10 low-cost ways to continue your education
Continuing your education doesn't have to mean leaving home for graduate school, with the accompanying student loans.
This post comes from Allison Martin at partner site Money Talks News.
Higher education for a fraction of the cost?
Most certainly. If you are looking to broaden your knowledge in a particular area of interest, you may be able to do so without accumulating a hefty bill for tuition from a major university or leaving the comforts of your own home.
Here are 10 ways to continue your education for free or for a modest amount of money:
This may seem rather obvious, unless you despise reading and would rather jump into a fiery pit instead. Well, continuing education goes beyond listening to lectures, both in and out of formal settings. For every subject of interest to a human walking planet Earth, there are many books about them. (Determining the quality is another story.) So there's no excuse not to learn something new every day.
Still not motivated? I'd suggest committing to one book a month or setting aside a set number of hours each day to read. Start with entertaining books and later work in the more technical guides. Before you know it, you'll have a considerable amount of new knowledge in your brain.
You don't have to spend a lot of cash to beef up your collection. Start with the library, where books are free. If you're buying, eBay and Amazon are particularly cost-efficient if you don’t mind gently used books. Smashwords offers an exhaustive collection of e-books on almost every topic under the sun, some of which are free of charge.
2. Trade magazines
Trade magazines are crafted to appeal to members of a particular industry by presenting ground-breaking developments and recent trade and industry news. You may or may not be given complex formulas or solutions to dilemmas you encounter daily in the workplace, but these publications can serve as a starting point to direct you to a broader understanding of a particular field.
Also, check out the extra articles on the website that weren't included in the magazine, but are equally useful.
3. Nontraditional online courses
Online learning communities are popping up all over the Web. And the most appealing element is the fact that you can take a course from an expert in a field or subject matter for a fraction of what you'd spend at a college or university -- or even for free. Looking for a few platforms to try out? Take a look at:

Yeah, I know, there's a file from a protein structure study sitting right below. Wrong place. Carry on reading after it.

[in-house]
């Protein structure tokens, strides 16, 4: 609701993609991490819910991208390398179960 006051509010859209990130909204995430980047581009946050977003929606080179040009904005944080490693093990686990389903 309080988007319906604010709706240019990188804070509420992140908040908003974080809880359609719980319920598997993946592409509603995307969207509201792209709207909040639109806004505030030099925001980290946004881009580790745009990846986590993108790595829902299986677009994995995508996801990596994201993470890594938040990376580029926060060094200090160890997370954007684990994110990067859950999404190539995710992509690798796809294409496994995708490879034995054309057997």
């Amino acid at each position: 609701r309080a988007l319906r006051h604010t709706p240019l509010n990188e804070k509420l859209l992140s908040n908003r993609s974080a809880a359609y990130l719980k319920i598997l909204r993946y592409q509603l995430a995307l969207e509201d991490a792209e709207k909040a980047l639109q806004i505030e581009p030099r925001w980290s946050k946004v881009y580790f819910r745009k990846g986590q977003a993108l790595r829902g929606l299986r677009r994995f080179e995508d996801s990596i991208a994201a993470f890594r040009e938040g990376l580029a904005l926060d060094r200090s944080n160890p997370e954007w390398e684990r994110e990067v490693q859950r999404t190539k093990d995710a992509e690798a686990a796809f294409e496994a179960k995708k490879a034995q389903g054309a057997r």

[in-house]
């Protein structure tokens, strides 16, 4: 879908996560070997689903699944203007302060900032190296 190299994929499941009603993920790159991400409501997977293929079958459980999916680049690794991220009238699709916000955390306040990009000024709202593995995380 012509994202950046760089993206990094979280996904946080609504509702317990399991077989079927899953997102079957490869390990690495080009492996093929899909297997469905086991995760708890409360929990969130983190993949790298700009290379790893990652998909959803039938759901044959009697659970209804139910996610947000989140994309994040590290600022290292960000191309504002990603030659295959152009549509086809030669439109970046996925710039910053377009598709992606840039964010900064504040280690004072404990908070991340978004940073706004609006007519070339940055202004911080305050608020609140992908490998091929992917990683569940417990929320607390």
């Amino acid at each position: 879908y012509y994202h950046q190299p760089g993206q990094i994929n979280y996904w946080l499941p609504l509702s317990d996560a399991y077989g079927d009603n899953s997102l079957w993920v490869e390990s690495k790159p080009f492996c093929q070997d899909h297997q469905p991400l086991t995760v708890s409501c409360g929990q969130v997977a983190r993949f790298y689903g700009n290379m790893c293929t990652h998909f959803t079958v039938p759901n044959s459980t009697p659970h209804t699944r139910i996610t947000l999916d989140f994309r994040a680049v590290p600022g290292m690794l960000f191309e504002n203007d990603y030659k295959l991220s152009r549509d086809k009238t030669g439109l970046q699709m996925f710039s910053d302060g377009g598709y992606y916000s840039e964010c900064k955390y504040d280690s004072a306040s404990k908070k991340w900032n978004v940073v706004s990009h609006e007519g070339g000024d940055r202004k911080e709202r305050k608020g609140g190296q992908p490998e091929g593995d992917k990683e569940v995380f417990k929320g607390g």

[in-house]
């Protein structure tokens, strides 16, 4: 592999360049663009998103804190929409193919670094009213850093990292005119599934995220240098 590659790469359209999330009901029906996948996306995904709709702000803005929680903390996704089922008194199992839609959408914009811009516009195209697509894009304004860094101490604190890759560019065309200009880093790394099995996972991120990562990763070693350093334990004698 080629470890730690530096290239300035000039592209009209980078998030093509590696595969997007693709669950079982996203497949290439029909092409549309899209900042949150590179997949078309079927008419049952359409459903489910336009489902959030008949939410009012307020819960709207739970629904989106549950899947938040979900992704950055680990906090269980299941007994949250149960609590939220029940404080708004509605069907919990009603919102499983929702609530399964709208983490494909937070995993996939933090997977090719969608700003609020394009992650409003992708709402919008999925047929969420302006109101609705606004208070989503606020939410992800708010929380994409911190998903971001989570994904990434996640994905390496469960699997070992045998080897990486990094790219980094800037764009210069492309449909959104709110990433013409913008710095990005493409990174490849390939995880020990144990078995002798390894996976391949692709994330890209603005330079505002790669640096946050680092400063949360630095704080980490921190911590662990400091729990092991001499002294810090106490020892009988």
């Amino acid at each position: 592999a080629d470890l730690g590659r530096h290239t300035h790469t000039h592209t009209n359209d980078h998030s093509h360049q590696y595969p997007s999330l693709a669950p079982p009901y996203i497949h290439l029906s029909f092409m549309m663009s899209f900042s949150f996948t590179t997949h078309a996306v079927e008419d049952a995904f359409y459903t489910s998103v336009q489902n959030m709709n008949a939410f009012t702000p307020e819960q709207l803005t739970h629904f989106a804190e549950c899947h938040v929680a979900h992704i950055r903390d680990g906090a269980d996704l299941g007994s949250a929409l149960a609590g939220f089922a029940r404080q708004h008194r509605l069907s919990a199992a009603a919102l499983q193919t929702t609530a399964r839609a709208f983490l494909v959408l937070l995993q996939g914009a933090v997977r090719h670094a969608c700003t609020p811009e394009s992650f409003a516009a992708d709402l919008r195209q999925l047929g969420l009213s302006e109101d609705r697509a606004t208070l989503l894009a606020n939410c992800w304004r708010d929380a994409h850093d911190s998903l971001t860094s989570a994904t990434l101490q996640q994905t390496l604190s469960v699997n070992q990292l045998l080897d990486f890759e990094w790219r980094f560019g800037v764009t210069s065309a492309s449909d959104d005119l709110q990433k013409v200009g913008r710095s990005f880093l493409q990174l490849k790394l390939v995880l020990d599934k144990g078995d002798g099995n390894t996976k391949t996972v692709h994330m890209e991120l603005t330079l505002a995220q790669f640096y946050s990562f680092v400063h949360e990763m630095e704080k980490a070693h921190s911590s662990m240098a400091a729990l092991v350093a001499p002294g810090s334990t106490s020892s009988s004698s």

- Khan Academy.
4. Free Ivy League education
You definitely read that correctly. While you won't exactly earn a degree from a prestigious institution, you can get a quality education just as its on-campus students do. Check out these free programs from Ivy League and other prestigious institutions of higher education:
- University of Pennsylvania courses via Coursera.
- Open Yale courses.
- Courses from Harvard, University of California, Berkeley, MIT and other schools via edX.
- Carnegie Mellon University Open Learning Initiative.
- Duke iTunes U.
- MIT OpenCourseWare.
- UC Berkeley webcasts.
5. Self-study modules at your place of employment
During my tenure as a governmental accountant, I frequently took advantage of the continuing education courses offered to employees to facilitate the comprehension of system operations.
If you have the same opportunities available to you, don't shy away from attending, even if most of the other trainees are new employees. If you ignore these free opportunities, you may miss out on valuable information that can be taken with you to the next level.
6. Local conferences
Connect with other business professionals in your area, your alumni association (if applicable) and the local Chamber of Commerce to be in the know about local conferences related to your industry.
7. Professional associations
This is another fantastic way to network with others in your industry and perhaps connect with mentors who can guide you along the way and refer you to low-cost or free continuing education events/alternatives.
8. Web searches
You probably weren't expecting this, but there's so much knowledge that can be acquired from the Internet -- if you successfully weed through the massive volume of information to find the steak and potatoes. When using an online search engine, don't limit yourself to the first page of results. Instead, play with the search criteria and dig a little deeper to find those hidden gems.
Experience is one of life's greatest teachers, so why not find a mentor in your field of interest and shadow that person to get a feel for how she or he operates on a daily basis. During the shadowing process, that mentor will more than likely deposit bits of wisdom into your brain.
And you will also have an opportunity to ask questions and tie up any loose ends regarding matters you are uncertain about.
Improving your vocabulary has many benefits. Study a dictionary like Webster's New World College Dictionary for a few minutes every day, or find the online version. Combine your studies with some fun: Play the game of Scrabble. That will give you an opportunity to put your new words to use, reinforcing what you've taught yourself.
Do you have any additional suggestions?
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